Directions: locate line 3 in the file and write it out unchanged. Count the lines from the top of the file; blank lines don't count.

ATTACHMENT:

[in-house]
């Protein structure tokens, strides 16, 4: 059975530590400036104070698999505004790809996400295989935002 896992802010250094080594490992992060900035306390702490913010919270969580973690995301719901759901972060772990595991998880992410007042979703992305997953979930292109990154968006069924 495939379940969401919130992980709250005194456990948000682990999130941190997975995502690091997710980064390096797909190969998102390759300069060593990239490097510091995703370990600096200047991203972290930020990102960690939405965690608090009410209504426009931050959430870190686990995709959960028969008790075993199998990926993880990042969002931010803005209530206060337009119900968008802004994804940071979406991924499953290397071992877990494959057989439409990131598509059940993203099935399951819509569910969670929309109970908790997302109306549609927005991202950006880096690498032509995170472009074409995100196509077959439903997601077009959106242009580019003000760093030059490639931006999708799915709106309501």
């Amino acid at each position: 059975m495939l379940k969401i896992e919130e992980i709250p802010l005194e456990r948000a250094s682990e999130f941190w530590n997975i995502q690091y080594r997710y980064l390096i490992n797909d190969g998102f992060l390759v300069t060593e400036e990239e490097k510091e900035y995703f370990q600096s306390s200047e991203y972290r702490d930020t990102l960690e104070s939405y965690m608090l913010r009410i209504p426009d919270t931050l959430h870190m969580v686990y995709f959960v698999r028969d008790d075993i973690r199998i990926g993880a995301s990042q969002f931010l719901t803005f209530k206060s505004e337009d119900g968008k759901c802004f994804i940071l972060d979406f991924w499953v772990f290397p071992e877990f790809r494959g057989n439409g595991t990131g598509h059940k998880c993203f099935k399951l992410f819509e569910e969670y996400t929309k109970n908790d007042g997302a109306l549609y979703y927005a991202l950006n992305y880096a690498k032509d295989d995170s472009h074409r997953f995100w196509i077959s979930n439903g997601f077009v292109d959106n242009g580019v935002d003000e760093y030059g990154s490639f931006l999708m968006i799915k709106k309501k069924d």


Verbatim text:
């Amino acid at each position: 059975m495939l379940k969401i896992e919130e992980i709250p802010l005194e456990r948000a250094s682990e999130f941190w530590n997975i995502q690091y080594r997710y980064l390096i490992n797909d190969g998102f992060l390759v300069t060593e400036e990239e490097k510091e900035y995703f370990q600096s306390s200047e991203y972290r702490d930020t990102l960690e104070s939405y965690m608090l913010r009410i209504p426009d919270t931050l959430h870190m969580v686990y995709f959960v698999r028969d008790d075993i973690r199998i990926g993880a995301s990042q969002f931010l719901t803005f209530k206060s505004e337009d119900g968008k759901c802004f994804i940071l972060d979406f991924w499953v772990f290397p071992e877990f790809r494959g057989n439409g595991t990131g598509h059940k998880c993203f099935k399951l992410f819509e569910e969670y996400t929309k109970n908790d007042g997302a109306l549609y979703y927005a991202l950006n992305y880096a690498k032509d295989d995170s472009h074409r997953f995100w196509i077959s979930n439903g997601f077009v292109d959106n242009g580019v935002d003000e760093y030059g990154s490639f931006l999708m968006i799915k709106k309501k069924d």